US 5112373 A
Apparatus for controlling and eliminating vapor emissions at a manicure work station including a housing disposed about an isolation chamber for accommodating one or more containers of vapor emitting materials. A plenum chamber is in communication with the isolation chamber and a fan delivers a flow of air from the isolation chamber into the plenum chamber and through a filter disposed between the plenum chamber and the ambient atmosphere.
1. Apparatus for controlling and eliminating vapor emissions at a manicure work station having a support surface, said apparatus comprising, in combination:
a housing including a pair of spaced side walls positionable on said support surface and a cover extending between the side walls, said side walls and cover defining an interior and a pair of opposed, spaced housing openings extending upwardly from said support surface when said housing is positioned on said support surface and providing communication between said interior and the ambient atmosphere;
a first chamber wall extending from one of said side walls and having a lower end located at said support surface when the housing is positioned on the support surface and a second chamber wall extending from said first chamber wall, said chamber walls and said one side wall at least partially defining an isolation chamber for accommodating one or more containers of vapor emitting materials in use by a manicurist and a chamber opening leading from said isolation chamber to that portion of said housing interior not occupied by said isolation chamber, said chamber opening being spaced inwardly from and oriented toward one of said housing openings;
plenum defining means connected to said housing adjacent to said one side wall at least partially defining a plenum chamber in fluid-flow communication with said isolation chamber;
filter means disposed between said plenum chamber and the ambient atmosphere; and
fan means for creating an air flow from said isolation chamber into said plenum chamber and out of said plenum chamber through said filter means into the ambient atmosphere through an outlet.
2. The apparatus according to claim 1 wherein said housing, said chamber wall, and said plenum defining means are constituted of plastic sheets rigidly secured together to form an integral, portable unit selectively positionable on said support surface.
3. The apparatus according to claim 1 wherein said housing cover defines at least one aperture above said plenum chamber, said filter means comprising at least one filter located on said housing cover and disposed over said aperture.
4. The apparatus according to claim 3 additionally comprising a holder for said at least one filter, said holder including a plurality of interconnected upstanding wall elements disposed about the periphery of said aperture and closely adjacent thereto.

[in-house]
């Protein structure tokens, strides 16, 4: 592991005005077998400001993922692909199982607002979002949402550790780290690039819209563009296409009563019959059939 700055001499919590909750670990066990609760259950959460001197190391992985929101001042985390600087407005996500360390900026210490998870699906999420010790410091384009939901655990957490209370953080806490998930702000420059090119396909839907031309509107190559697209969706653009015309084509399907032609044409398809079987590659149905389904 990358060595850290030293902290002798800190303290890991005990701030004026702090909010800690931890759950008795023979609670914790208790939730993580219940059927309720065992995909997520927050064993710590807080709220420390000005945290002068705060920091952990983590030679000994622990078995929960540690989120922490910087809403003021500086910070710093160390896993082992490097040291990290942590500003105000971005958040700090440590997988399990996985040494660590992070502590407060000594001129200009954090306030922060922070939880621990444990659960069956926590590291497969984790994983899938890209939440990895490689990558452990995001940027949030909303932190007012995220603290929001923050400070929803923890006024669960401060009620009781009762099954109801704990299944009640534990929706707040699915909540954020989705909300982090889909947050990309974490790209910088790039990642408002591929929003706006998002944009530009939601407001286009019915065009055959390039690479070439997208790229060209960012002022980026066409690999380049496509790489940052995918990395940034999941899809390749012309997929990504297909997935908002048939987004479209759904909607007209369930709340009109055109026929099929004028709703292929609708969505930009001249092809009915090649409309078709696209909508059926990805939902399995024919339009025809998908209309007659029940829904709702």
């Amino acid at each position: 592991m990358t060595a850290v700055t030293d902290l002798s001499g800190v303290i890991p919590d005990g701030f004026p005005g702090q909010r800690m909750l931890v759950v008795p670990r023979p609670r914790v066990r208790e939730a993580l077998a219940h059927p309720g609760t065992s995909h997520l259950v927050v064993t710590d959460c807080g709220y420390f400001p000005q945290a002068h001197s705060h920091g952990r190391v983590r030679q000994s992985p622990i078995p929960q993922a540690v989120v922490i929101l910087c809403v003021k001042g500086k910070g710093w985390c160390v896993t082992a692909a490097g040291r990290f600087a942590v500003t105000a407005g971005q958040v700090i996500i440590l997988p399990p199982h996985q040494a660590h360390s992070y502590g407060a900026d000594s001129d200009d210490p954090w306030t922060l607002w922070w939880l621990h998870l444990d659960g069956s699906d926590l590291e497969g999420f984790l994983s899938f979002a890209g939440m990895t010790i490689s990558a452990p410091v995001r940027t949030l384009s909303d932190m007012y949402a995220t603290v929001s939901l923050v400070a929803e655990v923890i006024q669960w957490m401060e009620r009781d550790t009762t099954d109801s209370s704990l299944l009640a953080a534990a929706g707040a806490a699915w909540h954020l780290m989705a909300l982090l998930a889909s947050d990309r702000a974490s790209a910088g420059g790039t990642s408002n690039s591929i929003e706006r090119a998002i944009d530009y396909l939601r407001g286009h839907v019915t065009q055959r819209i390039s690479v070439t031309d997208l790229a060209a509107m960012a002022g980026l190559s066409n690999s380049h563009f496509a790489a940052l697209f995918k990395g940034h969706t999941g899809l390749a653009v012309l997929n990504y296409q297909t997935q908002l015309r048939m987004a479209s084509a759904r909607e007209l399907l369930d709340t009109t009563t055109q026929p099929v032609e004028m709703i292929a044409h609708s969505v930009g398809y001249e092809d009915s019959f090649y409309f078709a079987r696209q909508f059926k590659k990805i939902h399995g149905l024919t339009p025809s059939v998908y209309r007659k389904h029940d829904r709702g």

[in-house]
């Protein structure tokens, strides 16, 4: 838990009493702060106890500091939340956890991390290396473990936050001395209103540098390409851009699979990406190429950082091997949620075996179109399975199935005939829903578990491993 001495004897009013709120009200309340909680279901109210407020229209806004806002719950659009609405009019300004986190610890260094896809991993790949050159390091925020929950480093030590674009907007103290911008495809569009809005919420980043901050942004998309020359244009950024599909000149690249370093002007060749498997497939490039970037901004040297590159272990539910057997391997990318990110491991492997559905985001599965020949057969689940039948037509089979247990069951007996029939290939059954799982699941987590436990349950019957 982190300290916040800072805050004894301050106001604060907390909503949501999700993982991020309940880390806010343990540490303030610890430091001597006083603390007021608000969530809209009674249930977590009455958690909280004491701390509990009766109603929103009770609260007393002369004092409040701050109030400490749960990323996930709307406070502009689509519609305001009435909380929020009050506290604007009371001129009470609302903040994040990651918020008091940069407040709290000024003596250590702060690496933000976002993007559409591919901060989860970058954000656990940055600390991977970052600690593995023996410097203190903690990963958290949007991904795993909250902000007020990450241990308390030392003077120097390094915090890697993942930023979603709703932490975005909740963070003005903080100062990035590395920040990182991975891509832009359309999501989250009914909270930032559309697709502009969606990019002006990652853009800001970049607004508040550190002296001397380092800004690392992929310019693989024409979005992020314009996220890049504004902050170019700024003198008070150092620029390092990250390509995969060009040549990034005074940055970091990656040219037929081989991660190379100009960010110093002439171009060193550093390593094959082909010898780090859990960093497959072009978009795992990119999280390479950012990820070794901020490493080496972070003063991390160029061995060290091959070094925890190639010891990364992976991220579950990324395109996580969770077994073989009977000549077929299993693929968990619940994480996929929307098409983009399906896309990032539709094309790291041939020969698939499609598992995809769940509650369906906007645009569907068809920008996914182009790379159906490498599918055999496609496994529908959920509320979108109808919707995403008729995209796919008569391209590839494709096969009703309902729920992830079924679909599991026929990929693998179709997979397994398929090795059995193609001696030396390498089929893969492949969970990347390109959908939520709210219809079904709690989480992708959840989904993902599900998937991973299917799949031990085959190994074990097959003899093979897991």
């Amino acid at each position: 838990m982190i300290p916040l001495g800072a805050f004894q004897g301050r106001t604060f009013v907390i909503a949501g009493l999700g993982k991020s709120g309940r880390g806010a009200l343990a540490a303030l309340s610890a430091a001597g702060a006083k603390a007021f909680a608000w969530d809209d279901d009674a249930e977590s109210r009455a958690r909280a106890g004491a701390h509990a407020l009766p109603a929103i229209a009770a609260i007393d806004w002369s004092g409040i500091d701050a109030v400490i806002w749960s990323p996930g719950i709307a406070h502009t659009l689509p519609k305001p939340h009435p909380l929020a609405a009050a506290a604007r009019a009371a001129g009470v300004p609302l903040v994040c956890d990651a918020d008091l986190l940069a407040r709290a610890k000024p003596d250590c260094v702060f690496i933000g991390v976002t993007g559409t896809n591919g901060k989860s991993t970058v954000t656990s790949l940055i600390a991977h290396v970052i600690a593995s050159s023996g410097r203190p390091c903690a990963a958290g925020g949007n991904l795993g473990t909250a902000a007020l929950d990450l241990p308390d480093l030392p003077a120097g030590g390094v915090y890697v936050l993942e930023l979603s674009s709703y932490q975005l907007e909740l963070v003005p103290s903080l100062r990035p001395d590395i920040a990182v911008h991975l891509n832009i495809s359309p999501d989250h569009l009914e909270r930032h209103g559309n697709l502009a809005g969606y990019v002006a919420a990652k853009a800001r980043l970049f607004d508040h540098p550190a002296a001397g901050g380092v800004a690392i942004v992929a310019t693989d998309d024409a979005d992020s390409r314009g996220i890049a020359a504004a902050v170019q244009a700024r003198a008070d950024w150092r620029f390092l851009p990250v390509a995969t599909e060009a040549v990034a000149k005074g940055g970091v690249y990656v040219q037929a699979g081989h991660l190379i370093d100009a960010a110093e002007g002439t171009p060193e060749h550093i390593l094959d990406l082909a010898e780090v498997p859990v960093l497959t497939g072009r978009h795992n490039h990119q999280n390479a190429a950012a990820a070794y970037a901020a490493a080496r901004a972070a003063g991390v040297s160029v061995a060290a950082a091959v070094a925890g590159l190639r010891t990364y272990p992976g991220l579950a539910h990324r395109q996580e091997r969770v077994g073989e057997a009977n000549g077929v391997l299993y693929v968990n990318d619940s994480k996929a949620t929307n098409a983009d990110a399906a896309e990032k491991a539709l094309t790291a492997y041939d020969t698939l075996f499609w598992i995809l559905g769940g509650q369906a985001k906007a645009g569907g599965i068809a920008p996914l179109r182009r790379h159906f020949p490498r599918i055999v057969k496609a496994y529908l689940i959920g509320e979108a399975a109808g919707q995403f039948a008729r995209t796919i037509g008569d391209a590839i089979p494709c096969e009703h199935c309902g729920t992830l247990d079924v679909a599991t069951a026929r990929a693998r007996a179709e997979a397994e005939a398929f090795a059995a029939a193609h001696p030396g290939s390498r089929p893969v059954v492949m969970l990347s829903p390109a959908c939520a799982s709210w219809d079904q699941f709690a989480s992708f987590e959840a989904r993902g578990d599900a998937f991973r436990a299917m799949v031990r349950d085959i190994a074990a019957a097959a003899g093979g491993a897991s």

5. The apparatus according to claim 4 wherein said filter is disposed within the perimeter defined by said wall elements and includes activated charcoal.
6. The apparatus according to claim 1 wherein said plenum defining means includes a bottom wall disposed over said isolation chamber and connected to said one side wall and to said chamber wall.
7. The apparatus according to claim 6 wherein said isolation chamber is defined by two interconnected chamber walls, said plenum defining means bottom wall, and said support surface when said apparatus is positioned on said support surface, one of said interconnected chamber walls being disposed generally perpendicular to said one side wall and attached thereto and the other of said interconnected chamber walls being generally parallel to said one side wall and spaced therefrom.
8. The apparatus according to claim 6 wherein said plenum defining means bottom wall has a throughbore formed therein interconnecting said isolation chamber and said plenum chamber, said fan means being positioned at said throughbore.
This invention relates to an apparatus for controlling and eliminating vapor emissions at a manicure work station. More particularly, the arrangement disclosed herein is of low cost, portable construction and selectively positionable on support surface being used by a manicurist. The apparatus includes an isolation chamber for accommodating one or more containers of vapor-emitting materials in use by the manicurist and a combination of structural elements which cooperate to remove vapors from the isolation chamber and filter same to prevent their emission into the ambient atmosphere.
U.S. Pat. No. 4,852,468, issued Aug. 1, 1989, illustrates a ventilated work station for sculpting fingernails. The work station includes a desk-like arrangement defining a platform which supports and is fixedly connected to a transparent hood. An exhaust fan is connected with ducts leading to the hood and slots for producing a low pressure in the area confined by the hood to convey fumes away from the work area.